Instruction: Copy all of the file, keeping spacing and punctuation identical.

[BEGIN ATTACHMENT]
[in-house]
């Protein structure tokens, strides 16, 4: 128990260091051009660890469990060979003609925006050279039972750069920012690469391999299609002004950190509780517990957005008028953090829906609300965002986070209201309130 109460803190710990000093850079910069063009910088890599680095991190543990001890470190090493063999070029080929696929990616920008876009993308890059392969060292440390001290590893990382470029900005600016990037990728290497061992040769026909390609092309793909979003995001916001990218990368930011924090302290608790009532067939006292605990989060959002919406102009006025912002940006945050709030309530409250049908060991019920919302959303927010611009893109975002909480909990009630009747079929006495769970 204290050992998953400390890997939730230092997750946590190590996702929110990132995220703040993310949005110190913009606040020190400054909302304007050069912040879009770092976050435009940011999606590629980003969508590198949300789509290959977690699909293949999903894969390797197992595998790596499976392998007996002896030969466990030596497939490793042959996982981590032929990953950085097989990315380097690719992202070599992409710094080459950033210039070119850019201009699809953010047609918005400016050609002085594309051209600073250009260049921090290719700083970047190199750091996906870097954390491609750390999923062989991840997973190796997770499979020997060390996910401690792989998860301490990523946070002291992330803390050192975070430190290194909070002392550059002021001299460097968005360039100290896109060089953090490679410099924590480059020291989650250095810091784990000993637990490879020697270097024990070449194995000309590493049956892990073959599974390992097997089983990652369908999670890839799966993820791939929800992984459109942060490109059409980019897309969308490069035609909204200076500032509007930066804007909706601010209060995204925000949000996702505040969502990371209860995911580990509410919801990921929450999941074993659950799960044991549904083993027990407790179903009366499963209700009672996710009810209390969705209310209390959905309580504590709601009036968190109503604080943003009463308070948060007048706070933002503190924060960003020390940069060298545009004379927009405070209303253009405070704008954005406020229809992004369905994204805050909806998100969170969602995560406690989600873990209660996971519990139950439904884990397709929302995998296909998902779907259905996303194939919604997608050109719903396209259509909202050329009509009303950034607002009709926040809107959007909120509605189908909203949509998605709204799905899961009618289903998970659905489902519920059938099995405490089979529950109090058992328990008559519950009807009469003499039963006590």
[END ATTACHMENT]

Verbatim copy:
[in-house]
């Protein structure tokens, strides 16, 4: 128990260091051009660890469990060979003609925006050279039972750069920012690469391999299609002004950190509780517990957005008028953090829906609300965002986070209201309130 109460803190710990000093850079910069063009910088890599680095991190543990001890470190090493063999070029080929696929990616920008876009993308890059392969060292440390001290590893990382470029900005600016990037990728290497061992040769026909390609092309793909979003995001916001990218990368930011924090302290608790009532067939006292605990989060959002919406102009006025912002940006945050709030309530409250049908060991019920919302959303927010611009893109975002909480909990009630009747079929006495769970 204290050992998953400390890997939730230092997750946590190590996702929110990132995220703040993310949005110190913009606040020190400054909302304007050069912040879009770092976050435009940011999606590629980003969508590198949300789509290959977690699909293949999903894969390797197992595998790596499976392998007996002896030969466990030596497939490793042959996982981590032929990953950085097989990315380097690719992202070599992409710094080459950033210039070119850019201009699809953010047609918005400016050609002085594309051209600073250009260049921090290719700083970047190199750091996906870097954390491609750390999923062989991840997973190796997770499979020997060390996910401690792989998860301490990523946070002291992330803390050192975070430190290194909070002392550059002021001299460097968005360039100290896109060089953090490679410099924590480059020291989650250095810091784990000993637990490879020697270097024990070449194995000309590493049956892990073959599974390992097997089983990652369908999670890839799966993820791939929800992984459109942060490109059409980019897309969308490069035609909204200076500032509007930066804007909706601010209060995204925000949000996702505040969502990371209860995911580990509410919801990921929450999941074993659950799960044991549904083993027990407790179903009366499963209700009672996710009810209390969705209310209390959905309580504590709601009036968190109503604080943003009463308070948060007048706070933002503190924060960003020390940069060298545009004379927009405070209303253009405070704008954005406020229809992004369905994204805050909806998100969170969602995560406690989600873990209660996971519990139950439904884990397709929302995998296909998902779907259905996303194939919604997608050109719903396209259509909202050329009509009303950034607002009709926040809107959007909120509605189908909203949509998605709204799905899961009618289903998970659905489902519920059938099995405490089979529950109090058992328990008559519950009807009469003499039963006590």